Of course, the group does find sanctuary for the night with an outdoor patio store in the middle of nowhere. It's amusing that they question why this kind of store would be at this specific location. But it also forces all of them to come together and actually make a plan. It's something they agree must be done. They need to know where they are going before they fall asleep. After the day they've had though, it's very difficult for them to agree on anything. It's amusing to see all the potential destinations the group throws out. Todd wants Tampa. Erica wants Vancouver. Carol wants to be close to Dollywood. Gail wants Napa. Gail's opinion matters because she is pushed to her breaking point. She's had enough of this group. Things with Todd have turned sour ever since Melissa shot Daryl in the premiere. She's demanding all of his attention because she has taken a turn for the crazy. Meanwhile, Todd doesn't trust Gail because she brought Gordon on the trip as well. Gail feels like an outsider now. Everyone is engaged in this conversation about where to live and Gail just wants out. It's a pretty dramatic and emotional moment for this episode to build towards. It doesn't fully earn it but it is so satisfying to watch because Mary Steenburgen nails the delivery. She no longer sees the survivors as a family. She's done with these people she met at the end of the world. And now, she's going after what will make her the happiest - an easy life in Napa.

And yet, the show isn't actually breaking up the group of survivors. That could be a very interesting story decision. It would be fun to see the group break into two and see which society is able to make something in this world. Of course, the ensemble is always at its best when they're playing off of each other. So, unity needs to be an important part of this world. A miracle shows up in the end that presents a new opportunity for the gang. Melissa spots lights in the distance and the whole group walks towards it. They arrive at a facility that still has full power. It's a cliffhanger ending for the show. The audience doesn't know what's waiting for the group inside. Is it another survivor who has made the most of the apocalypse? Is there simply another power source that has kept this place functional all of this time? Whatever it ultimately turns out to be, it should be a fascinating new location for the show. This is the group's third home in as many seasons. Their actions have forced them to leave the other two places. Home is important for this community. It's where they can continue to develop and build this new society. But each new location has its own challenges. So, it should be fascinating to see what's happening in this new building.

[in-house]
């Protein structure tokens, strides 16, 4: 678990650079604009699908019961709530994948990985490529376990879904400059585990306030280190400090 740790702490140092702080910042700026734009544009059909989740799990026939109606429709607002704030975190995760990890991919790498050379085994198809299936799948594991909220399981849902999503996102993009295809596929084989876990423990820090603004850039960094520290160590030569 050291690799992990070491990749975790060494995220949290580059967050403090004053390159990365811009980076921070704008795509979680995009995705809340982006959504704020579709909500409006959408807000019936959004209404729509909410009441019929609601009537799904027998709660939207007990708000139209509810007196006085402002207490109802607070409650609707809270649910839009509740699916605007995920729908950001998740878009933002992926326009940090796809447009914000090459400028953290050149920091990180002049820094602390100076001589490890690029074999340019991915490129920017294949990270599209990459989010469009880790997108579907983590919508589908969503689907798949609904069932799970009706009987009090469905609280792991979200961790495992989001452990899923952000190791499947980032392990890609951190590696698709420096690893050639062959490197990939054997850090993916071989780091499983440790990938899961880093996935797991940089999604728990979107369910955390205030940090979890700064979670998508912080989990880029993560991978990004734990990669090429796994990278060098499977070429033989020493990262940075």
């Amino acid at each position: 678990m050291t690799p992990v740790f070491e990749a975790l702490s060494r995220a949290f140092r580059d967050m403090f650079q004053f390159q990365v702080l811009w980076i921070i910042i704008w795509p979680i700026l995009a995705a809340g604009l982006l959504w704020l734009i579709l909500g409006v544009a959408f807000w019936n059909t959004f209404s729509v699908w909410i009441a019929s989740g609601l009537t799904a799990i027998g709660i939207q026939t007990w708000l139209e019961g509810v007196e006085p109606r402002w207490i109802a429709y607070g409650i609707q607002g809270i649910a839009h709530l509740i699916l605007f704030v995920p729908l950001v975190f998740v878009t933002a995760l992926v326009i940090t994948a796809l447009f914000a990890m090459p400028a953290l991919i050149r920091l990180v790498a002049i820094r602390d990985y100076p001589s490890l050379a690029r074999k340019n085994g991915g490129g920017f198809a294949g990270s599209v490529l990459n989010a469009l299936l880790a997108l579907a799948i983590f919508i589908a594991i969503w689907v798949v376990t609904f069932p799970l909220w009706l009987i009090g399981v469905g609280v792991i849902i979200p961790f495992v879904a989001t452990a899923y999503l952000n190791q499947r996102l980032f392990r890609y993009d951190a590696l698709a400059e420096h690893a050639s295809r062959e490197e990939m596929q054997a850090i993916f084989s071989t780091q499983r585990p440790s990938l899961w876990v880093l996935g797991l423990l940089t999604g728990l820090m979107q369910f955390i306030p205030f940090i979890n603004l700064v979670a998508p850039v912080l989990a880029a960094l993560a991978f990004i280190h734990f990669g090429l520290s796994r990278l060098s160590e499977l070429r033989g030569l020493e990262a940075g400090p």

Some more thoughts:
  • "Five Hoda Kotbs" was written by Emily Spivey and directed by David Noel.
  • It's great that Carol makes a replica of the Golden Gate bridge out of Twizzlers to excite her fellow survivors before they arrive at the location. But it's also hilarious when she shows the reality of it being the number one suicide spot for bridge jumpers.
  • When the self-driving car drives away, Gail loses her accordion. That's the only possession explicitly lost during this road trip. That accordion has provided a ton of value over the seasons. But it should be great to see the show find a new comedic and amusing detail for Gail.
  • Of course, it's likely that the group loses everything of value to them during this road trip. All of the vehicles break down and they simply can't carry everything with them. They have their basic supplies and the cow but that's about it. Will they go back and get their stuff once they refresh and find new vehicles?
  • The song that Phil makes up that gives this episode its title really isn't that great. It's Phil at his peak annoying during this trip. But it's mostly just amusing that Lewis doesn't see how the various people are connected.
  • This turn for the crazy has given January Jones a lot of fun material to play as Melissa. Now, she's just running around at random times preparing for whatever may happen. She has no feelings about Gail leaving the group. But she's also the person who discovers the glowing lights in the distance.